When analysing the results, it should be taken into account that only 50% of review panel members had clinical experience in the physiotherapeutic treatment of patients who had sustained mandibular condyle fractures. As this regime is still a fairly unexplored area in South Africa, this lack of experience is to be expected.

The results of the Delphi study was used to compile and to propose a post-operative intervention protocol for mandibular condyle fracture patients which could be implemented in clinical trials as part of further research to assess the viability and efficacy of the programme.



The need for adequate and prompt physiotherapy treatment for mandibular condyle fracture patients has been emphasised by the previously conducted needs analysis, as well as previous research.5-9,15 The results of the study provide a platform for expanding the evidence-base for physiotherapy intervention for the treatment of maxillo-facial conditions. Whilst an evidence-based method was utilised during the development of the proposed post-operative physiotherapy intervention program, this in no way guarantees efficacy in the prevention of complications in patients who underwent maxillo-facial surgery following a mandibular condyle fracture. Further research is warranted into the implementation of this proposed physiotherapeutic intervention to determine the efficacy of the programme.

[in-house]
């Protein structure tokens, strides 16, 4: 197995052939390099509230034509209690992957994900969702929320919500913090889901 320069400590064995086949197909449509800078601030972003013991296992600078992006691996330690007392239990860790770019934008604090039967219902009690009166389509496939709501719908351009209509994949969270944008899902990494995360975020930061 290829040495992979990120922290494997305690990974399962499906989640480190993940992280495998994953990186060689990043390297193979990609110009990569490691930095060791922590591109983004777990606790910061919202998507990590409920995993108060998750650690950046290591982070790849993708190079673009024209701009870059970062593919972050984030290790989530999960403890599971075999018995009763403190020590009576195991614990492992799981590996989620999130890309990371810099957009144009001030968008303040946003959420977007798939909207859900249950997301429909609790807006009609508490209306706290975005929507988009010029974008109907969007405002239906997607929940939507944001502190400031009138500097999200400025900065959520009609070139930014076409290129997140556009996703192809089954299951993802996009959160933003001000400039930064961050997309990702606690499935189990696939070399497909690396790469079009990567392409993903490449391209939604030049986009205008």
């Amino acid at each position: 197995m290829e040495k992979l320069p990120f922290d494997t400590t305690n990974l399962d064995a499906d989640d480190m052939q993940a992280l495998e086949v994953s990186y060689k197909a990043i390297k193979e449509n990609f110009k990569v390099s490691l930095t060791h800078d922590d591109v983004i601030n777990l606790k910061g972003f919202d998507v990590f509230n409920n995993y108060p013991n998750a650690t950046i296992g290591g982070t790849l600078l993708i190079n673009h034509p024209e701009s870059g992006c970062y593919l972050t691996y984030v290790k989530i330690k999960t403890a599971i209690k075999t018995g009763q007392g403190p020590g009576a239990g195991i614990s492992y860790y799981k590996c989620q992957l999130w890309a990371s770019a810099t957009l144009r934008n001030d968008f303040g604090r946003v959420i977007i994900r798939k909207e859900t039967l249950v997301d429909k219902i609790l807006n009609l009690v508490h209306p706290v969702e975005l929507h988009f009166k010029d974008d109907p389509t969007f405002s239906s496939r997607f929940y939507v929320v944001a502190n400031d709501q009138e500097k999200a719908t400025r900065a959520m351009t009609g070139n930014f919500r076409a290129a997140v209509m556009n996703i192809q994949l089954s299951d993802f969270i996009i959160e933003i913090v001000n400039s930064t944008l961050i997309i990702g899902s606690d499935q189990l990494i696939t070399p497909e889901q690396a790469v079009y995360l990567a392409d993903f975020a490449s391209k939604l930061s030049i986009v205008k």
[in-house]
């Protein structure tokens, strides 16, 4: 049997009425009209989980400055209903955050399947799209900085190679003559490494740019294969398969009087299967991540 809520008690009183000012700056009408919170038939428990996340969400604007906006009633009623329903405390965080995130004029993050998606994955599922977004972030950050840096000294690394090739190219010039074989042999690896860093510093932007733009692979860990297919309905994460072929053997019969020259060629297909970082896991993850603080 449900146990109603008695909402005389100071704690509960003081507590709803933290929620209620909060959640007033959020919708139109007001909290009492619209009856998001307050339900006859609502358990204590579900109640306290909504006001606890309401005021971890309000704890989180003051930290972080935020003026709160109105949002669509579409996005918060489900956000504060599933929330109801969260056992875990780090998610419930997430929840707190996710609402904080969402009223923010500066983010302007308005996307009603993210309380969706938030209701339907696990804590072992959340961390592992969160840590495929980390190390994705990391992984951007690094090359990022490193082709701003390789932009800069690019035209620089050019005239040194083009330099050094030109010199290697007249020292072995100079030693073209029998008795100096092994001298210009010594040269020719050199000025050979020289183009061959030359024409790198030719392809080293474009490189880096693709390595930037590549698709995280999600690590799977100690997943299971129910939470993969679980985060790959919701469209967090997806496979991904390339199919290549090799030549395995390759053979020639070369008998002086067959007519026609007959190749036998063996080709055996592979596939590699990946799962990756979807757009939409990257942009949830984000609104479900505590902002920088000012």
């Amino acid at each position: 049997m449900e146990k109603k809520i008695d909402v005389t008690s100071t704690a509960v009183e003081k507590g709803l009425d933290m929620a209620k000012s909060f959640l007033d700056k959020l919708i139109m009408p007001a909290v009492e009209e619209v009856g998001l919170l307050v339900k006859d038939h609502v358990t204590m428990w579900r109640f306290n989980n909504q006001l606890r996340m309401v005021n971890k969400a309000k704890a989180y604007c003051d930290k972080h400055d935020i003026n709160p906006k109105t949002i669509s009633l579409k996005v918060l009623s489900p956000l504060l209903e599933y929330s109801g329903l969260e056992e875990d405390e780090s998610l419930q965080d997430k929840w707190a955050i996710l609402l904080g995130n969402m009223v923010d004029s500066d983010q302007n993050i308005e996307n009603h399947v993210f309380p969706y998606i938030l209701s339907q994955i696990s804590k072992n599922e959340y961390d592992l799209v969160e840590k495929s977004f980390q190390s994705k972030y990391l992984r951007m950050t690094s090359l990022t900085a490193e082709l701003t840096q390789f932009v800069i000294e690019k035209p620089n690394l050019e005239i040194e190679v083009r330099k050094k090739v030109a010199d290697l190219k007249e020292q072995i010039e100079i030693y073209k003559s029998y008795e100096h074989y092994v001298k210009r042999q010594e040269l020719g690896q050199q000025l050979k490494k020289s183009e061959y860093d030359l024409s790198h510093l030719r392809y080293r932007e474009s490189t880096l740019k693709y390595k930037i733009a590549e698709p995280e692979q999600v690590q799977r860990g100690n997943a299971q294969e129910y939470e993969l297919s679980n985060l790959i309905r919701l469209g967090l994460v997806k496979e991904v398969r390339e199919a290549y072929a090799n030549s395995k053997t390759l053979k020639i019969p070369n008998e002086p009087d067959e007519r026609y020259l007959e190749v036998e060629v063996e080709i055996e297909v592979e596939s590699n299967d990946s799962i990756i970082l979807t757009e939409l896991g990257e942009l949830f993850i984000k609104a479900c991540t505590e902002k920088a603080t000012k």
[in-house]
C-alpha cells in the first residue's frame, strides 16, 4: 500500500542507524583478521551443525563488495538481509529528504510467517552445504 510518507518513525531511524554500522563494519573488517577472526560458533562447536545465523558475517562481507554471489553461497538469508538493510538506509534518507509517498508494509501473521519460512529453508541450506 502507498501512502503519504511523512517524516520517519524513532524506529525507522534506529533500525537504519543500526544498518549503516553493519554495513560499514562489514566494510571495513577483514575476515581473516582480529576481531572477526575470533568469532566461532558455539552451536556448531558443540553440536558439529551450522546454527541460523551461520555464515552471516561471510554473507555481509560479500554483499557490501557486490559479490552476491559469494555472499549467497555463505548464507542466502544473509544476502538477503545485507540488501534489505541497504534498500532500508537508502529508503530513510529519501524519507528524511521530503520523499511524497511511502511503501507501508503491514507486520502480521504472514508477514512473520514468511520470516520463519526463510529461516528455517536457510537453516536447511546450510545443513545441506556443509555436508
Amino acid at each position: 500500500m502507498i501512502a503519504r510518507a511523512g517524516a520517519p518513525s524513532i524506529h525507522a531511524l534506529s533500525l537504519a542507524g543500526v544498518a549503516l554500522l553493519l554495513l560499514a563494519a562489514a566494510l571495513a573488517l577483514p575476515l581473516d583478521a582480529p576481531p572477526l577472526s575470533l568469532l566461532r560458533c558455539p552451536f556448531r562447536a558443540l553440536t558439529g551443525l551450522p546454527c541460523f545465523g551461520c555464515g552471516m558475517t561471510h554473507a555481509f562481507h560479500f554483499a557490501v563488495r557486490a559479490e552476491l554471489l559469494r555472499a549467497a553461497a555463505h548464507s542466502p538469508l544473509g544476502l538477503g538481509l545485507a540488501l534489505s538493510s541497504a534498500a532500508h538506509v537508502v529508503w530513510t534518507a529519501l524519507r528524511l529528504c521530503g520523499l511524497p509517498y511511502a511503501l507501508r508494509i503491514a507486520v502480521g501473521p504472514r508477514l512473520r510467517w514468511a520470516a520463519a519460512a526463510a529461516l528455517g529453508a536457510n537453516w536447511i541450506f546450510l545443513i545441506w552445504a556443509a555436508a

As the study investigated an area where in which very few South African physiotherapists are currently actively practicing, reviewers showed a certain amount of hesitation to participate in due to a lack of specific clinical knowledge. This reluctance resulted in difficulties in increasing the original sample size.

There is a strong possibility that recall bias may have been present in the questions relating to patient-reported functional loss in-hospital and at follow-up after ORIF surgery or closed reduction for mandibular condyle fractures.